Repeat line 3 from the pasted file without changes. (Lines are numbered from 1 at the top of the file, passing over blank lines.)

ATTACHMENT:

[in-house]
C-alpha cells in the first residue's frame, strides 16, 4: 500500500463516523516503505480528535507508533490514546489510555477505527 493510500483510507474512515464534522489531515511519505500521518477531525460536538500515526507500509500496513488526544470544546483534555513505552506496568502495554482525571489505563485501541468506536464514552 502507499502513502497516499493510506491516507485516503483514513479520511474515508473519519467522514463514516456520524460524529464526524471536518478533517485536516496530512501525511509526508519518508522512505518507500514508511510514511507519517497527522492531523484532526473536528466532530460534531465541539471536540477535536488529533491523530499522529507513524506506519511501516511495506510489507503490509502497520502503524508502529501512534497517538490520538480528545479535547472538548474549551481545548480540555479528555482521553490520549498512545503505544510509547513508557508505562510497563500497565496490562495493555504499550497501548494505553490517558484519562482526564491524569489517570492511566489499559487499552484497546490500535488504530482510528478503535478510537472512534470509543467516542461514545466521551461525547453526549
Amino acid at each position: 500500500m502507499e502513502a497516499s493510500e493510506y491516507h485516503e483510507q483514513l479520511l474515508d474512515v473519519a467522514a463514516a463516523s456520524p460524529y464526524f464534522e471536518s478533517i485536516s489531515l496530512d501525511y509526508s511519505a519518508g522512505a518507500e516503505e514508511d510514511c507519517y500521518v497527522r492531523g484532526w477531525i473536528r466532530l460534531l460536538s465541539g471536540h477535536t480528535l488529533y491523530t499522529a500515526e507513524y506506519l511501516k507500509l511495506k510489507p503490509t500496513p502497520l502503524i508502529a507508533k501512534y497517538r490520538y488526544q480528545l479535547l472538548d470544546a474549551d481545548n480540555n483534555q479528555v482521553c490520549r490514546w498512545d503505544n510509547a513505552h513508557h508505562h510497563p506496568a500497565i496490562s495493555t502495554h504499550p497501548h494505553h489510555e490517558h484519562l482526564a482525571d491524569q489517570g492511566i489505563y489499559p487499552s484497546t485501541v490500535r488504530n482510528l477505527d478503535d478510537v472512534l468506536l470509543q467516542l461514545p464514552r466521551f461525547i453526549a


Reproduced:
Amino acid at each position: 500500500m502507499e502513502a497516499s493510500e493510506y491516507h485516503e483510507q483514513l479520511l474515508d474512515v473519519a467522514a463514516a463516523s456520524p460524529y464526524f464534522e471536518s478533517i485536516s489531515l496530512d501525511y509526508s511519505a519518508g522512505a518507500e516503505e514508511d510514511c507519517y500521518v497527522r492531523g484532526w477531525i473536528r466532530l460534531l460536538s465541539g471536540h477535536t480528535l488529533y491523530t499522529a500515526e507513524y506506519l511501516k507500509l511495506k510489507p503490509t500496513p502497520l502503524i508502529a507508533k501512534y497517538r490520538y488526544q480528545l479535547l472538548d470544546a474549551d481545548n480540555n483534555q479528555v482521553c490520549r490514546w498512545d503505544n510509547a513505552h513508557h508505562h510497563p506496568a500497565i496490562s495493555t502495554h504499550p497501548h494505553h489510555e490517558h484519562l482526564a482525571d491524569q489517570g492511566i489505563y489499559p487499552s484497546t485501541v490500535r488504530n482510528l477505527d478503535d478510537v472512534l468506536l470509543q467516542l461514545p464514552r466521551f461525547i453526549a